Located on the second floor of the Hanley Library, the Writing Center has experienced faculty consultants available to help student writers of all levels and abilities at any stage of the writing process, from brainstorming and drafting to revision, editing, formatting, and achieving stylistic punch and sophistication. Common areas of focus include thesis statements, essay organization, word choice, recognizing pattern errors in grammar and punctuation, evaluating and using sources, managing in-text citations, and critical reading skills.
What to expect when you come into the Center
- Bring your assignment sheet to the visit.
- Your consultant will ask you questions. Be prepared to discuss your writing.
- Bring your draft at any stage, or just come with ideas you'd like to talk through.
- Visits last 30-60 minutes. Please do not schedule more than two sessions in one day or more than two hours in one week.
Your consultant will help you analyze, among other things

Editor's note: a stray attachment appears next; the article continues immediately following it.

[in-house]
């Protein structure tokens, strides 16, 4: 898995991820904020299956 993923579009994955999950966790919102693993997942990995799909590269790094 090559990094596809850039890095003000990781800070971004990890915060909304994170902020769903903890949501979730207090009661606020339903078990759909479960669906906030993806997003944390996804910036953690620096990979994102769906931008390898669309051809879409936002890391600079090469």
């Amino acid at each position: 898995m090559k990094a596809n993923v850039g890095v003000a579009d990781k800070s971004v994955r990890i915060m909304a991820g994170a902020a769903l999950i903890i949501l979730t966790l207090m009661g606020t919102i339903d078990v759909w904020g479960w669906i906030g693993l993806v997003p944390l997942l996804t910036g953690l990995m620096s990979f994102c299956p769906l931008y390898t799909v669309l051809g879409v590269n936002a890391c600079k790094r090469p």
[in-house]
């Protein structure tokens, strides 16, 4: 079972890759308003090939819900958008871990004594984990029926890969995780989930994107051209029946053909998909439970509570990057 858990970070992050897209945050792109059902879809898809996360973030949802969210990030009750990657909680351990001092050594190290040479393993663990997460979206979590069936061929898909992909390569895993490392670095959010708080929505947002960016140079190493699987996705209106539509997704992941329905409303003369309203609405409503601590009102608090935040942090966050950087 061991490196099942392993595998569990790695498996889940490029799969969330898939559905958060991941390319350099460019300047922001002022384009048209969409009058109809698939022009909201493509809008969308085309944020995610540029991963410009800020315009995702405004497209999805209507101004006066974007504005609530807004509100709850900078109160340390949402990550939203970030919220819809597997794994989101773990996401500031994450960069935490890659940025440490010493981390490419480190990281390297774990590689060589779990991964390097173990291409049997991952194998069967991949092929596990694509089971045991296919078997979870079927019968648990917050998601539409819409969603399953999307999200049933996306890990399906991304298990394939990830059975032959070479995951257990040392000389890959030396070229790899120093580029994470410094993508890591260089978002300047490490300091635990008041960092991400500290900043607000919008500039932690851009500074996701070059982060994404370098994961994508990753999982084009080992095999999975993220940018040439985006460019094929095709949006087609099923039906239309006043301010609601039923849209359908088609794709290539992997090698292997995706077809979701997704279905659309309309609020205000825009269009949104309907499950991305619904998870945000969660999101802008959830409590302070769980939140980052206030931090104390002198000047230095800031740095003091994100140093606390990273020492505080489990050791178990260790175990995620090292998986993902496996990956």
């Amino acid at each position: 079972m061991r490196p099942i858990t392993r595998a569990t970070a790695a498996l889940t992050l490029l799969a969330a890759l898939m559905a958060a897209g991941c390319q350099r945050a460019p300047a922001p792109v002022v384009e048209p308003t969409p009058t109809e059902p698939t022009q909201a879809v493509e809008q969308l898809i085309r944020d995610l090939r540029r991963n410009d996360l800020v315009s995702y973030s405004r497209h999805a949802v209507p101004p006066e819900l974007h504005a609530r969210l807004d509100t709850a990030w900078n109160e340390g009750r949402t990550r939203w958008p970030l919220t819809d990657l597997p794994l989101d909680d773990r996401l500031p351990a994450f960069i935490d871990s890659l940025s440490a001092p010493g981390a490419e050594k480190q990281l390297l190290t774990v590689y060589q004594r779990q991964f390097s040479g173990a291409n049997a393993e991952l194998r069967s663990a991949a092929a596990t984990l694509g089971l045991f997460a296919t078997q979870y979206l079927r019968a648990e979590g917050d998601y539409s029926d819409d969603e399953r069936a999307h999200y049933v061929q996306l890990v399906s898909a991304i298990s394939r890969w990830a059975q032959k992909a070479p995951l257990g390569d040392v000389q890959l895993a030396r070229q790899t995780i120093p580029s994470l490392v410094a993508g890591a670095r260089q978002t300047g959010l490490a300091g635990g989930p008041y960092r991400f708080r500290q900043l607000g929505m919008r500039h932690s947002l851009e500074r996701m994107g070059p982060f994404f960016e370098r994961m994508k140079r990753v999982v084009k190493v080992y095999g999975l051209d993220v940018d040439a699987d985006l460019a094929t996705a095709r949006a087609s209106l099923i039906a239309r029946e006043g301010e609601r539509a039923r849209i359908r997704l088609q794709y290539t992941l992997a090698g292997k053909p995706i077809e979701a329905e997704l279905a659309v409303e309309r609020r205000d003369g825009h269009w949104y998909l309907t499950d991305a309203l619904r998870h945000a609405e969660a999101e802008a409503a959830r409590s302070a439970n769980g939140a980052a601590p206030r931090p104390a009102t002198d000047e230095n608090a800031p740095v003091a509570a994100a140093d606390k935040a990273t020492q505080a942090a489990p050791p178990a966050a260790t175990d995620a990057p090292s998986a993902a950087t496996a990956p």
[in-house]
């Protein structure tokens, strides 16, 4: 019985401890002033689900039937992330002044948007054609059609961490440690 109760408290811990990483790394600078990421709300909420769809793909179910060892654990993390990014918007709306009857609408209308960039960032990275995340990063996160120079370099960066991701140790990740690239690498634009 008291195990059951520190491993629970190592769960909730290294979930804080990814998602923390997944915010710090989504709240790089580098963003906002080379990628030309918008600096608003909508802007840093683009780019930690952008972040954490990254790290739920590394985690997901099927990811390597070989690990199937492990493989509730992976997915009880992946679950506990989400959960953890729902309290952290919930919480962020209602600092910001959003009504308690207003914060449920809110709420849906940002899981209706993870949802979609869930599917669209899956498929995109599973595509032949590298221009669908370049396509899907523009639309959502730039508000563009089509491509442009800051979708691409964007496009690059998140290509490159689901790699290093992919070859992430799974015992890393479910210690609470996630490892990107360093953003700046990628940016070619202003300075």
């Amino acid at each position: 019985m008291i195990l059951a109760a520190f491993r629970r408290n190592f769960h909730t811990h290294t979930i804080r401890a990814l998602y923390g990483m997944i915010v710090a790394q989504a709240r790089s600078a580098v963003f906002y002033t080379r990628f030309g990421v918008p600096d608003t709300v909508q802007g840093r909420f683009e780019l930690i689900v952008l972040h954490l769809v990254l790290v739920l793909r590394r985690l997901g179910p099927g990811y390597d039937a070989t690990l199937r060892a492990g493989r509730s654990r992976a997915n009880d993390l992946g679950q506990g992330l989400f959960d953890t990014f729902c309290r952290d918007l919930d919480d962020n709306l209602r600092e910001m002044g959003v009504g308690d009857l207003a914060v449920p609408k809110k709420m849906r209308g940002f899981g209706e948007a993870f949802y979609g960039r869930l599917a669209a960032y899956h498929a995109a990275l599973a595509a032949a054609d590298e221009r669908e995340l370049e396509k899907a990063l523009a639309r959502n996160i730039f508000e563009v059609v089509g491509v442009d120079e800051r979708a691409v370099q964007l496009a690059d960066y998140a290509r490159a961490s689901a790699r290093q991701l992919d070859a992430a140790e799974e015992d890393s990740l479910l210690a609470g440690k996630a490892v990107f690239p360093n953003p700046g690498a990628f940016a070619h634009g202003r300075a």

- Organization and Structure
- Citations and References
- Grammar, Punctuation, and Spelling
- Word choice, etc.
|Working with students who are English language learners||The Writing Center has useful articles on working effectively with students whose first language is a language other than English. Addressing the Learning Needs of Speakers of English as a Second Language written by Writing Center consultant and ESL specialist, Gary Tessmer is a good place to start.|
|Framework for Success in Postsecondary Writing||For a great resource about helping college students improve their writing, please check out the Council of Writing Program Administrator's "Framework for Success in Postsecondary Writing."|
|Sloan-C's video on course and syllabus design||View the Sloan Consortium's informative video on creating strong course goals, learning objectives, and assessments.|
|Vertical Writing Model||Takes you to the Vertical Writing Model of the Writing Across the Curriculum program at Appalachian State University. This model, which tracks skills students will master through each of their four years, "was designed to give students continued support for writing during their careers at Appalachian, with writing experience each year, and a structure to archive writing for both students and the university."|